Newport Beach approves $278-million budget
Newport Beach leaders signed off Tuesday on a $278-million city budget for the coming fiscal year.
The City Council voted unanimously to approve the spending plan, which includes funding for projects related to the city’s aging sewer system, expansion of the wireless network used by police and fire officials along the beach, enhancements to the park near Newport Elementary School and other long- and short-term capital improvement projects.
The budget was reviewed during 11 Finance Committee meetings over the past several months, said Councilman and Finance Committee Chairman Tony Petros. During that time, all city department managers were asked to justify their projected spending for the 2016-17 fiscal year, which begins July 1, Petros said.
Anticipated expenditures from the general fund – the key operating fund in the budget – are $190.1 million. The lion’s share of that – $134 million – is proposed for employee salaries and benefits. About $55.3 million is expected to fund maintenance and operations.
The city is spending $124.8 million on employee salaries and benefits in the current fiscal year. The increase for 2016-17 is attributed to cost-of-living adjustments and rising healthcare costs.
General fund revenue is projected at $199.2 million from sources including property, sales and hotel-related taxes.
“The items in the budget that have increased are salaries and benefits and our pension obligations,” Petros said. “The balance of this budget, the discretionary parts of this budget, really are flat.
“We have asked [City Manager Dave Kiff] to hold the line on spending, and Mr. Kiff, thank you very much, you have done precisely that. At the same time you’ve done that, you’ve presented a budget that’s a good road map for us moving on to the future.”
The budget includes a reduction of six full-time staff positions, which puts the city at its lowest head count since 2001, Mayor Diane Dixon said. The upcoming fiscal year includes 724 full-time positions. In 2001, the city had 710.
“I don’t know how many cities can say that and still operate at the highest level of productivity and efficiency,” she said.
The city also earmarked $64.7 million for capital improvements, which include long- and short-term construction projects for streets, buildings, parks and beaches.
Highlights of the capital improvement plan include:
$23.5 million for street repairs and drainage, including grass replacement in city medians and storm drain water quality improvements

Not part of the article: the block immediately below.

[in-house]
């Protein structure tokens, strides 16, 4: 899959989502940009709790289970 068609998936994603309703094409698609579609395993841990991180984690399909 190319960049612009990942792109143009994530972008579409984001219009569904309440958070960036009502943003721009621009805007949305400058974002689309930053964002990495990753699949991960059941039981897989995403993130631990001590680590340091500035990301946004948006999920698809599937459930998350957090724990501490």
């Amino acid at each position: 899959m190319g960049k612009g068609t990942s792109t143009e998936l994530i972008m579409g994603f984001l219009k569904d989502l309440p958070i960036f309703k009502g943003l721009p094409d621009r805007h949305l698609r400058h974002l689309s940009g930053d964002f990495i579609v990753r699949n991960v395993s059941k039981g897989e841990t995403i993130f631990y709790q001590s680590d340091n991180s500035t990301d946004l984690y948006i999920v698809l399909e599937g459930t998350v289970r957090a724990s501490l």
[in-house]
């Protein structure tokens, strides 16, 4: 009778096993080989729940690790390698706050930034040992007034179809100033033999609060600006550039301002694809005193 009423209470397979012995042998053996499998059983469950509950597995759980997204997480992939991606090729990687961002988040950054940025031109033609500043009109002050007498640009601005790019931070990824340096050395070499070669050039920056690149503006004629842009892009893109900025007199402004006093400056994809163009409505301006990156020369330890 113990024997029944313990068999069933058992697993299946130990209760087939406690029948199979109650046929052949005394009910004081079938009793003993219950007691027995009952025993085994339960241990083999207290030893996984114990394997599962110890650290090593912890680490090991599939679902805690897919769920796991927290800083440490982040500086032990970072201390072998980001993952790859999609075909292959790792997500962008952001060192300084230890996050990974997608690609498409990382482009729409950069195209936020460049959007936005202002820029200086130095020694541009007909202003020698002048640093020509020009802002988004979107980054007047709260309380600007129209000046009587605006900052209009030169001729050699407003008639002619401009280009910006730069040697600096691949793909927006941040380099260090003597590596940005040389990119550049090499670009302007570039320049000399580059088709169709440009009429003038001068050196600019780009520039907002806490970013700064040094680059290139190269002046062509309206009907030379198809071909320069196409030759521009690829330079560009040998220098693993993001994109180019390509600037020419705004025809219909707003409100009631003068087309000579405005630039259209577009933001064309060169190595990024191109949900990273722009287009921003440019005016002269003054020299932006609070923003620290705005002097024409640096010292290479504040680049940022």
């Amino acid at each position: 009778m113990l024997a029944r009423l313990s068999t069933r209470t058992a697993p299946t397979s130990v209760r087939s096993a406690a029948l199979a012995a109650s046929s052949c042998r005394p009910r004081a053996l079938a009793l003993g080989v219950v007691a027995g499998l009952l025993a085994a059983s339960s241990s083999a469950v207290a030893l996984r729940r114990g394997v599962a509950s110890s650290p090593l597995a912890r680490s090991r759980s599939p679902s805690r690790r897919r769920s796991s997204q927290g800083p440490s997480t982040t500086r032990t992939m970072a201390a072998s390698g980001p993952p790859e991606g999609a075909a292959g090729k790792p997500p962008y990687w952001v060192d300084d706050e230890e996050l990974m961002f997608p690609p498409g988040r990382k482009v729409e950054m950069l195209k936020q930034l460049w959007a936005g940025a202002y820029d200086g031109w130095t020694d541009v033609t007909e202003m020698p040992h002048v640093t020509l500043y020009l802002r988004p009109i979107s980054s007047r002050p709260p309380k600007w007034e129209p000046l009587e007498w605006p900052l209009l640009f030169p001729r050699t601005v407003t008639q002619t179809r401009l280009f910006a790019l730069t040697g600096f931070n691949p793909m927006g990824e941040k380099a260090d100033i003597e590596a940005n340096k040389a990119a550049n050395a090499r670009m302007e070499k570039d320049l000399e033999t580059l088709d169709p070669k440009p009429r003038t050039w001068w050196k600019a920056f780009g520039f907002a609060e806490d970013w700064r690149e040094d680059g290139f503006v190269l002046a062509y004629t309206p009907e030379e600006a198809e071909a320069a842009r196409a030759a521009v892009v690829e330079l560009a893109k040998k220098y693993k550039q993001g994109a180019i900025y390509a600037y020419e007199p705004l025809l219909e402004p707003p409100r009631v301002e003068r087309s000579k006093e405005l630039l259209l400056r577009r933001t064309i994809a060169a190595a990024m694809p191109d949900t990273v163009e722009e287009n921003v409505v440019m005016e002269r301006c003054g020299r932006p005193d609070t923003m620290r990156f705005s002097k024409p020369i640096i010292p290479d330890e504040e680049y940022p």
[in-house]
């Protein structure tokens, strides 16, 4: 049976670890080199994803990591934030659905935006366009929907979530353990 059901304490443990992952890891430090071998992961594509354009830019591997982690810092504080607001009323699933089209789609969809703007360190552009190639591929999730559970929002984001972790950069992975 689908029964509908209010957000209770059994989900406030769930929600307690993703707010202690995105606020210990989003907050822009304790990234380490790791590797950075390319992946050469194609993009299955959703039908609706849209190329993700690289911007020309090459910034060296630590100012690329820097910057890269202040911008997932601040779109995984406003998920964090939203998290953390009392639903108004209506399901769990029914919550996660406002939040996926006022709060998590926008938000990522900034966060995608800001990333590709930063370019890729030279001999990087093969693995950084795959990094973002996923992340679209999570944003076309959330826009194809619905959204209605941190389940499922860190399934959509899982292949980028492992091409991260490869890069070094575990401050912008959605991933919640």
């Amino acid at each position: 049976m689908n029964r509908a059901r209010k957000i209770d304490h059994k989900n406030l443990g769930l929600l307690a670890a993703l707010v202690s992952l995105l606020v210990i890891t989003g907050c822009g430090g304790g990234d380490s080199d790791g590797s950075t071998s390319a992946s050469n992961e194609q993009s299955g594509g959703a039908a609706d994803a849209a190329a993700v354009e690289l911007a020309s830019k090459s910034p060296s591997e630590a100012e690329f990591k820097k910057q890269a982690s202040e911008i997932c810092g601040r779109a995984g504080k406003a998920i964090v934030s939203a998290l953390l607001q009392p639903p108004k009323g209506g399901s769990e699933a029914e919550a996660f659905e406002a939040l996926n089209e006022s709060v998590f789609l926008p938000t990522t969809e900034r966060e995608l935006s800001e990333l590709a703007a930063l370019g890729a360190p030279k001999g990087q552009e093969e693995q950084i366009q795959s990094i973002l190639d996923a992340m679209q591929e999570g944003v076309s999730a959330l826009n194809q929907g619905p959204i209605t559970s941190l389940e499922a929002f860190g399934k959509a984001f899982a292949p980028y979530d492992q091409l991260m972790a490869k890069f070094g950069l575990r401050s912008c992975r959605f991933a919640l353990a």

$12.33 million for facilities projects, including repairs and reconstruction of fire stations, a remodel of the Police Department headquarters and designing the West Newport Community Center
$13.26 million for parks, Newport Harbor and the beaches, including the eventual replacement of the aging Balboa Island sea walls, dredging of the Grand Canal and access studies for Sunset Ridge Park
About $6.55 million toward water quality and environmental projects, including the Semenuik Slough dredging and Bayview Heights drainage and runoff treatment
- About $2.45 million for transportation projects, including traffic signal synchronization and Mariner’s Mile street configuration and land-use plans
Being on the list for 2016-17 doesn’t necessarily mean a project will be completed during that fiscal year, according to budget documents.
After several Newport Elementary School parents and students spoke Tuesday in favor of the city contributing to improvements at the beachfront park adjacent to the school, the council agreed to allocate up to $250,000 for the project in the new budget.
However, the council noted that because the city’s lease agreement with the Newport-Mesa Unified School District states the district is responsible for maintenance at the park, the money will be spent only after the district has contributed matching funds.
After debate, city leaders also decided to place $3.5 million in surplus money into the city’s sewer fund, which pays for line repairs and other sewer system maintenance.
The fund for wastewater service is quickly running out of money, according to Municipal Operations Director George Murdoch.
In March, the City Council denied a proposal to increase customers’ wastewater rates over a five-year period.
Dixon said the surplus money would normalize the sewer fund, meaning that when the council eventually decides to increase wastewater rates, it won’t be as dramatic as the rates proposed earlier this year.
“I do not see this as a trend,” she said. “I see it as a one-time event.”
Council members Ed Selich and Keith Curry spoke against transferring surplus money into the fund.
“I think we need to bring back to the council a fee proposal so we can have our enterprise fund run like a business,” Curry said. “Right now it’s running at a structural deficit, which is a failing business.”
The council also agreed to allocate $150,000 to expand the wireless network used by police, fire and lifeguard officials to communicate during emergencies and other major events, like Independence Day, when the beaches are more crowded than usual. The wireless network currently covers the Balboa Peninsula, but safety officials want to expand it to cover Corona del Mar State Beach.
Dixon said she’s pleased with the new budget but emphasized the need for officials to continue to focus on the city’s $300-million unfunded pension liability. The city has already executed a plan to accelerate payments to the California Public Employees’ Retirement System and is looking into other ways to pay down the amount.
“We will, going forward, have to continue to reconcile and juggle these competing priorities to maintain a quality city in every sense and continue to invest to make this city desirable to live, work and play, but we do have a significant pension liability that needs attention,” Dixon said.
Hannah Fry, email@example.com